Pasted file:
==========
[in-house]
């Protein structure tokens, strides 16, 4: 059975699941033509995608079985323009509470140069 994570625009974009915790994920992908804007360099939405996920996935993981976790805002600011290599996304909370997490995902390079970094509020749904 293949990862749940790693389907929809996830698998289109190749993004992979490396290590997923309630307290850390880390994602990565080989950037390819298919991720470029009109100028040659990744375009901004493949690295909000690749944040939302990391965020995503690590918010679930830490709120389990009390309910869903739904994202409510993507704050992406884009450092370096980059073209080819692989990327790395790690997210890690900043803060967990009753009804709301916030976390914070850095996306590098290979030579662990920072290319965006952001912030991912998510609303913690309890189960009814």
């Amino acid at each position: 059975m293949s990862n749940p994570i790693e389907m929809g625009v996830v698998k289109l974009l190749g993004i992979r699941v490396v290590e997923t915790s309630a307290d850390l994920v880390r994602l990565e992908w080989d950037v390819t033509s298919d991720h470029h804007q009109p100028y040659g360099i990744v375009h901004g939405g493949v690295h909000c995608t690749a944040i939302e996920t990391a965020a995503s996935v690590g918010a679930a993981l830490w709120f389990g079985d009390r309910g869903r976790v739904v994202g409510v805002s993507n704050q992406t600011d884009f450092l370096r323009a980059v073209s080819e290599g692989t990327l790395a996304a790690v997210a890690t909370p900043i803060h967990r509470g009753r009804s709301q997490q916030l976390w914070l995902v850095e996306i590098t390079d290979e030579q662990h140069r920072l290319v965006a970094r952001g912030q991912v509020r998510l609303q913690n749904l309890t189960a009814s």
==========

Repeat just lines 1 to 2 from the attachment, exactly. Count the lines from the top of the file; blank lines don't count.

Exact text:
[in-house]
């Protein structure tokens, strides 16, 4: 059975699941033509995608079985323009509470140069 994570625009974009915790994920992908804007360099939405996920996935993981976790805002600011290599996304909370997490995902390079970094509020749904 293949990862749940790693389907929809996830698998289109190749993004992979490396290590997923309630307290850390880390994602990565080989950037390819298919991720470029009109100028040659990744375009901004493949690295909000690749944040939302990391965020995503690590918010679930830490709120389990009390309910869903739904994202409510993507704050992406884009450092370096980059073209080819692989990327790395790690997210890690900043803060967990009753009804709301916030976390914070850095996306590098290979030579662990920072290319965006952001912030991912998510609303913690309890189960009814």